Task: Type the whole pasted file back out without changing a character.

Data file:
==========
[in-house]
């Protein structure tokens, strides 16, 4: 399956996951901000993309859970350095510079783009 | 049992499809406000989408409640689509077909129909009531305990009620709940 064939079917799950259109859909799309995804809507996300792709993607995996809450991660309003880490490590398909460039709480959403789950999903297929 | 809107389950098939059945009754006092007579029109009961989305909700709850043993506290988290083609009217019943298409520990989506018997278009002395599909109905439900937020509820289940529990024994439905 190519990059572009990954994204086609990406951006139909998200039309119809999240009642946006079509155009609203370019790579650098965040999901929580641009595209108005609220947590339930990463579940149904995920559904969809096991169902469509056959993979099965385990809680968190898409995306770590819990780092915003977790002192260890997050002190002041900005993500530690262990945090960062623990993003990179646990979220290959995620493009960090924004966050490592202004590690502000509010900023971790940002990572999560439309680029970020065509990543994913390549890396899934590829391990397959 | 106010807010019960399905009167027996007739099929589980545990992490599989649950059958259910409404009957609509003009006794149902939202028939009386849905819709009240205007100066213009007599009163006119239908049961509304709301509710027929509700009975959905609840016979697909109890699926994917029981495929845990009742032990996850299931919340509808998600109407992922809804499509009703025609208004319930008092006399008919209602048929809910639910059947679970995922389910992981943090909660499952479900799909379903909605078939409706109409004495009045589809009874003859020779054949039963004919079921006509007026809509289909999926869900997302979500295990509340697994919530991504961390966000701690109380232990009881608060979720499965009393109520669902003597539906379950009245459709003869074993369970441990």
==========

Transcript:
[in-house]
């Protein structure tokens, strides 16, 4: 399956996951901000993309859970350095510079783009 | 049992499809406000989408409640689509077909129909009531305990009620709940 064939079917799950259109859909799309995804809507996300792709993607995996809450991660309003880490490590398909460039709480959403789950999903297929 | 809107389950098939059945009754006092007579029109009961989305909700709850043993506290988290083609009217019943298409520990989506018997278009002395599909109905439900937020509820289940529990024994439905 190519990059572009990954994204086609990406951006139909998200039309119809999240009642946006079509155009609203370019790579650098965040999901929580641009595209108005609220947590339930990463579940149904995920559904969809096991169902469509056959993979099965385990809680968190898409995306770590819990780092915003977790002192260890997050002190002041900005993500530690262990945090960062623990993003990179646990979220290959995620493009960090924004966050490592202004590690502000509010900023971790940002990572999560439309680029970020065509990543994913390549890396899934590829391990397959 | 106010807010019960399905009167027996007739099929589980545990992490599989649950059958259910409404009957609509003009006794149902939202028939009386849905819709009240205007100066213009007599009163006119239908049961509304709301509710027929509700009975959905609840016979697909109890699926994917029981495929845990009742032990996850299931919340509808998600109407992922809804499509009703025609208004319930008092006399008919209602048929809910639910059947679970995922389910992981943090909660499952479900799909379903909605078939409706109409004495009045589809009874003859020779054949039963004919079921006509007026809509289909999926869900997302979500295990509340697994919530991504961390966000701690109380232990009881608060979720499965009393109520669902003597539906379950009245459709003869074993369970441990």